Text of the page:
If everyone took care of their kuleana instead of looking for the easiest way out of it… 1899/2012.




In times long ago, there lived in Kapalilua, South Kona, Hawaii, four old men; two of them were farmers and the other two were fishermen; the farmers would always supply the fishermen with their vegetable foods, and so too the fishermen would provide for the farmers, and so they shared for a long time.

One day when the fishermen were returning and almost ready to land, they saw the farmers coming down to the plains with a basket of sweet potato; one fisherman said to the other, there are those farmers who gorge on fish. It would be good if we acted cunningly to those old farmers so that those old men don’t get our fish.

So let’s hide the fish under the fish trap [ie] and place the leftover bait [poo maunu] on top, and when they approach the canoe, we’ll say, “O Farmers, we’ve got a problem, we’ve no fish, only the leftover bait;” the two fishermen decided to carry out this treacherous idea.

When they got to the beach, there stood the elderly farmers. The fishermen said in a smooth [nalali ?] voice, “O Farmers, we’ve got a problem, there’s no fish on this canoe, we’ve just turned back for today, with just the leftover bait for this day;” the fishermen opened the cover of the trap [hinai] and said to the farmers, “this is the remaining bait, and so it that,” and so forth, and the farmers were left disappointed.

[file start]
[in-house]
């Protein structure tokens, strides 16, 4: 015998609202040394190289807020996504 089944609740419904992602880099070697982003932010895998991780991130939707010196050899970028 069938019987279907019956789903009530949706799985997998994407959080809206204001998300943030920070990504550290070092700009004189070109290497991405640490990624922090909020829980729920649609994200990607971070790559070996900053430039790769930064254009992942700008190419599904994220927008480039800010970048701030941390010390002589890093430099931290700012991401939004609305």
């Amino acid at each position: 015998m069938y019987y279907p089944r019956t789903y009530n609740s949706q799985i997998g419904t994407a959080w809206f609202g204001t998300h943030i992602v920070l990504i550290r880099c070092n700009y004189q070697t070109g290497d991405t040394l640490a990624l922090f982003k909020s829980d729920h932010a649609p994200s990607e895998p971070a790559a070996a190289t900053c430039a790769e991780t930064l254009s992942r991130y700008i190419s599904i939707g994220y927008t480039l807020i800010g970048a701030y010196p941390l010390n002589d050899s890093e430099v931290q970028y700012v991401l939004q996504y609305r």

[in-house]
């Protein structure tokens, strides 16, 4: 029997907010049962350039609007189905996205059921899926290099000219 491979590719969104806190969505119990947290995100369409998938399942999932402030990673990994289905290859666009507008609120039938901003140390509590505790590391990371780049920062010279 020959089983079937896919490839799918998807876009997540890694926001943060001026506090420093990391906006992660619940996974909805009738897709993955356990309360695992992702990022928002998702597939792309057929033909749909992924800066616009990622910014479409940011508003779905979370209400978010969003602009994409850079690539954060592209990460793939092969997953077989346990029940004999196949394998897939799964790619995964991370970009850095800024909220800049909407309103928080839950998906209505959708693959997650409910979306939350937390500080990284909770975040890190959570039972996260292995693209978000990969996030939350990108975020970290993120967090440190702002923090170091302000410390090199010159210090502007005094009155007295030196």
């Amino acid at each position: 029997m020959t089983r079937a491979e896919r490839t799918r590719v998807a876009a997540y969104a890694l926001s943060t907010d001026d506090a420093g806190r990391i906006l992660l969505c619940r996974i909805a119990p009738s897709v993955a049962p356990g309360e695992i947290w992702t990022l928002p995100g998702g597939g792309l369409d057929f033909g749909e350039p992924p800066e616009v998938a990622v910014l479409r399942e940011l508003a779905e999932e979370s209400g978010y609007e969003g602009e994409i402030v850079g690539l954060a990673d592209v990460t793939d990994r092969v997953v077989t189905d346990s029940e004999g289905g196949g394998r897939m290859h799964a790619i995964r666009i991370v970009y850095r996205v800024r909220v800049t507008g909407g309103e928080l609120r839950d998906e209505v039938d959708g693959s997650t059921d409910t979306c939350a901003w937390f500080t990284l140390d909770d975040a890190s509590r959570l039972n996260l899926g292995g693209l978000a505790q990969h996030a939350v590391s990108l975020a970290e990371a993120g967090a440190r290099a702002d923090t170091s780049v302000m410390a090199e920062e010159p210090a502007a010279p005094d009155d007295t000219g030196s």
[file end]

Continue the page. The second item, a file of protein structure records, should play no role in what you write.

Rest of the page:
It was a rule for fishermen not to give away the leftover bait to others; it was something that the fishermen ate. And so that day, the farmers went without fish and ate only some taro [kuala] without any fish, while the fishermen had their vegetable food and fish as they laughed; so it went the next day; the farmers were left without fish because of the actions of the fishermen.

On another day, while the farmers were headed up to their fields, they arrived at a resting point where they took a break, and one said to the other, “Hey, listen to this, we are being troubled by the fishermen.” “Yes, the fishermen are troublesome.”

“Today, let us act wisely; let’s go upland for sweet potato for us to eat, and when we descend, let’s stick in the vines growing from broken pieces of sweet potato [ohulu] and when we get to the shore, and the fishermen return, let’s say, ‘You fishermen have a problem; we only have broken bits of potato [ku-oo] to eat;’ then they’ll eat their fish without vegetable, and we’ll have our vegetable without fish; we will not die, it is they that will die.”

The two of them went into the uplands and got their food, and commenced breaking and crumbling up the uala; they then walked down and when they came to the harbor where the fishermen came ashore, they landed and said, “You two are in a bind again, O Farmers; we only have leftover bait.”  The Farmers replied, “Yeah, should you two fishermen have nothing, that is a problem for us, and we have nothing.”

Then, the old farmers said, “That goes for us as well, we kept searching our patch, and there was no whole potatoes, just pieces. So you fishermen are in trouble, there are only pieces;” showing them, “Look, these are only pieces, those are pieces,” and so forth.

So the fishermen went home and ate their fish without vegetable, and the farmers ate their vegetable without fish, but the farmers were satisfied.